I’ll get right to the point here. The number one mistake we’re making with core training is failing to take the abdominal muscles through a full range of motion. Although exercises such as plank variations can serve many purposes (total body strength, stability, and endurance), they simply cannot offer you the maximal core contraction that you’re looking for.
I’m certainly not the personal trainer that encourages clients to have the 6-pack in mind when it comes to fitness goals. I find that aesthetic aspirations (increased tone, weight loss, etc…) fail to build intrinsic motivation, and often leave people dissatisfied as they miss the bigger picture of health. If you are looking to hypertrophy your abdominal muscles, however, I don’t blame you. Who doesn’t want to have good looking abs?
We often consider volume and intensity as the barometers for fitness success, but we mustn't overlook the selection of our exercises!
Here’s the trick. If you’re doing 6-pack-concentrated work within your weekly regime, you must make sure you’re doing the right exercises. No, volume or frequency isn’t going to be enough if all you’re doing is planks. Although these exercises can tone the core as a whole (side note: the side plank is one of my all-time favorite movements), we must get more specific and strategic.
Let me explain!
Using Biomechanics To Help Us Train Better
Please note that bulging abdominal muscles don’t happen overnight, and they may never form the way you see in the magazines. There are many components at play when it comes to hypertrophy including genetics, environment, sex, nutrition, and more. Despite popular belief, we can’t achieve spot-reduction of fat by doing core training either. All this to say, don’t be discouraged if you’re not making the progress you want! This is incredibly hard work so just stick to it.
If you’re doing the right core exercises often enough, the results will come.
This is where our anatomy & biomechanics comes in. To maximize the 6-pack look, we must focus on the rectus abdominis (RA) muscle of the anterior abdominal wall. This muscle plays two key roles — it achieves trunk flexion and is a primary driver of expiration. If we use both of these functions to our advantage, we can maximize the stimulus in this region.
Just picture a plank for a second. While this isometric hold can feel challenging, there is no concentric action (trunk flexion in this case) occurring! You can see how this fact alone reveals that it’s not as productive as we once thought. Like I’ve mentioned above, feel free to continue doing them for overall core stability and endurance, but I’d recommend the two exercises below if you’re serious about that 6-pack.
Two Killer Exercises for the Rectus Abdominis
**Please note: these are advanced exercises. If you’re a beginner in the gym or have a pre-existing health condition, check with your health professional before applying these movements.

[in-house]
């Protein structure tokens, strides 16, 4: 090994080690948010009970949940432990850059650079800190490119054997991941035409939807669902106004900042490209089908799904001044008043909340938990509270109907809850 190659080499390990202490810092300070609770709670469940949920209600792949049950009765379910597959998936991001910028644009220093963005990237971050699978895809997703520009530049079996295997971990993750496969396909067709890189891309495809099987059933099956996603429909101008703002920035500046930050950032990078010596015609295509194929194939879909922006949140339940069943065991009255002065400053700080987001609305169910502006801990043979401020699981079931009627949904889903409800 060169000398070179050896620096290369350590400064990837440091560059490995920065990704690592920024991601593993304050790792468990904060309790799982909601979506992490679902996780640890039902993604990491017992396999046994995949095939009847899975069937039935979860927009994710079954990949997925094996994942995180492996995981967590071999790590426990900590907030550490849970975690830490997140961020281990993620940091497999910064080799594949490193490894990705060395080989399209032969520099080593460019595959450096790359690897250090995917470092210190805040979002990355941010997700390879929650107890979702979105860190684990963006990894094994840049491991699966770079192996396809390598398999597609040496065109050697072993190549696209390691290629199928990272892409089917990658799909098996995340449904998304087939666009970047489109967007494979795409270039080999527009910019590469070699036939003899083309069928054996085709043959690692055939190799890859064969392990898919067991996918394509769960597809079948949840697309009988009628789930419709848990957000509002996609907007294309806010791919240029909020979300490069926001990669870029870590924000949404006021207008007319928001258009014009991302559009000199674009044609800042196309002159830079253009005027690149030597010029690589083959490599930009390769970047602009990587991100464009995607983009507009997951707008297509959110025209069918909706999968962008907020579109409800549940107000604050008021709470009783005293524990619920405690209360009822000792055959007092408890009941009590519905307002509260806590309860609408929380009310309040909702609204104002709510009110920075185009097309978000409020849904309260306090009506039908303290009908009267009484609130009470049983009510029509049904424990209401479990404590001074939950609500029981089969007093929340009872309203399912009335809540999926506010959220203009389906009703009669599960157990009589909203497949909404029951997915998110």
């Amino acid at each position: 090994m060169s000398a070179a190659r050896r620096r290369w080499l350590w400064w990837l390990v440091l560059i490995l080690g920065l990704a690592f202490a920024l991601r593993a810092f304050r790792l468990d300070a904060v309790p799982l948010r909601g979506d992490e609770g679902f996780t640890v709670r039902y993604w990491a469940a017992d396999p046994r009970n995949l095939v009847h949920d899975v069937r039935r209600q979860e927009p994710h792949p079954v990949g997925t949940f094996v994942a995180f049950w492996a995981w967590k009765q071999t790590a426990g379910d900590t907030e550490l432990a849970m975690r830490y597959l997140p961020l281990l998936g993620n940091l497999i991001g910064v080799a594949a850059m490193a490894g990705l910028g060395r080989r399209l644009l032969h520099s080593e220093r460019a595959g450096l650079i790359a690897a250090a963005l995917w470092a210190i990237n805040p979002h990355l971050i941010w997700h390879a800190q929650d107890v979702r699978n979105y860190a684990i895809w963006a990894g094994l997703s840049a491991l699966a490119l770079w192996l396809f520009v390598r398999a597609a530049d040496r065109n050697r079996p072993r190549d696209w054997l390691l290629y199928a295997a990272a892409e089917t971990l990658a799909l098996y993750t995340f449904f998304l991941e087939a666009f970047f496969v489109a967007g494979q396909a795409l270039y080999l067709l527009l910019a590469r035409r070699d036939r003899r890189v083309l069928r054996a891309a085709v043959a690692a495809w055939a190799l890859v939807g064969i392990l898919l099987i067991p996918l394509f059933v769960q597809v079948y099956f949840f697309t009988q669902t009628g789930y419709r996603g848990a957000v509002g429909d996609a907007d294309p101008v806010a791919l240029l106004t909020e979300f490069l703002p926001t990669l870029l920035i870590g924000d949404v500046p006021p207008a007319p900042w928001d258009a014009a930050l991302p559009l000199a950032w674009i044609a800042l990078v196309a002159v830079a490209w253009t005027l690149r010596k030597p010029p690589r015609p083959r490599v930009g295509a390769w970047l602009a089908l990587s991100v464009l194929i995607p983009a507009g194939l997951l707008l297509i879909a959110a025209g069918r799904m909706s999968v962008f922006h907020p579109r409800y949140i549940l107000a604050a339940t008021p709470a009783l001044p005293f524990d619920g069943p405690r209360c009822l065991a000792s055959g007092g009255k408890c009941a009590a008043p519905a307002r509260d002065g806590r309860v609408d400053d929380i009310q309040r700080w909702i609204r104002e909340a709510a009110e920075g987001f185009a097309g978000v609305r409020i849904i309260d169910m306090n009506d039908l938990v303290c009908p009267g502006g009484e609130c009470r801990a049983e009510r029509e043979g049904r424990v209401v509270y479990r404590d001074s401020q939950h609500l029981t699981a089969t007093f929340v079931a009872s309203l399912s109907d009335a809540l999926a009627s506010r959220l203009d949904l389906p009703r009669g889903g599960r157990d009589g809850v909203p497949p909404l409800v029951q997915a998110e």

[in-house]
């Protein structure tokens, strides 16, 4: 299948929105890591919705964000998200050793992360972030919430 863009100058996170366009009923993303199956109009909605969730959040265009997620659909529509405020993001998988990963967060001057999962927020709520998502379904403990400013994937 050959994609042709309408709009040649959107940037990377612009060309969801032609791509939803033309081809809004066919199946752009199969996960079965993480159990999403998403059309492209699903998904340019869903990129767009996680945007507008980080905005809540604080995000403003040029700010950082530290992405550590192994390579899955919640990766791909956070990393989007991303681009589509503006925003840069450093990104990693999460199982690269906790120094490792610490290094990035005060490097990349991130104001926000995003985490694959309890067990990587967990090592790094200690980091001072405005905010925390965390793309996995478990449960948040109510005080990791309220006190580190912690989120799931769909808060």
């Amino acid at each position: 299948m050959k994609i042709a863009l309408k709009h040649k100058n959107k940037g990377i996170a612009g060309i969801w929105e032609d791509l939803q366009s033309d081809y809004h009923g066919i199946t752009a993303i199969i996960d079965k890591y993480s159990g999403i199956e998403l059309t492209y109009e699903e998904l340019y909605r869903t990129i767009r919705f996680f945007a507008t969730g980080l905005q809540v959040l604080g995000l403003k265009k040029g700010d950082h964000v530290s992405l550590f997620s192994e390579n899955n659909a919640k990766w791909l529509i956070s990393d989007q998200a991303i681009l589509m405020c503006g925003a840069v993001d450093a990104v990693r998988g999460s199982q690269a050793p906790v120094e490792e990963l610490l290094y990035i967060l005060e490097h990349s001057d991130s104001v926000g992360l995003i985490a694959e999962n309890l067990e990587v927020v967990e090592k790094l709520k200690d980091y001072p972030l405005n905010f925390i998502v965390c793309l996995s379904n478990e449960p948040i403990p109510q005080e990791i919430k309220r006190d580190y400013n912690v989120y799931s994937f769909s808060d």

Suspended (Hanging) Leg Lifts
Application — 2 x 15 to 20 reps
Cues — Simply lift the legs to begin raising the hip girdle towards the rib cage. You can complete this movement with straight or bent knees — do whatever feels more comfortable for you! This will achieve the flexion we’re looking for while offering a challenge for other stabilizers as well.
If you want to isolate the RA further, I’d suggest doing an incline bench straight leg raise instead. This version will give you more stability for your back. If you feel the hip flexors taking over, consider cutting off some range of motion at the bottom of the movement (only going to hip height with the legs).
Application — 2 x 15 to 20 reps
Cues — This exercise is great because you can modify the line of pull, making it a more versatile exercise than #1. You can also easily change the load as you’re now using a cable machine vs. body weight. Ensure you initiate the flexion through the abs and only go through a range of motion that’s comfortable for you. The goal is to drive the elbows towards the knees.
This is one exercise where you should encourage a curve through the spine as to not restrict the abs from achieving a maximal contraction. To get the most bang for your buck, exhale forcefully on the way down, and slowly inhale on the way back up. Again, one of the RA’s main roles is expiration… so use it!
If you want to maximize your 6-pack training, it’s key to understand your anatomy and biomechanics. Although the plank is a great exercise, it cannot achieve a concentric action and therefore should not be prioritized when trying to isolate the rectus abdominis muscle. Just like any other muscle group, we will only receive a maximal stimulus at the core when we go through a full range of motion.
Ok, that’s all for now! I wish you all the best in your expedition to getting the 6-pack of your dreams. If you put in the right work consistently, the results will show. Just remember…aesthetic fitness goals aren’t everything. Finding something that drives you outside of your physical appearance will make you much happier as you train. Optimal health is a holistic journey, so please take care of your physical and mental wellbeing!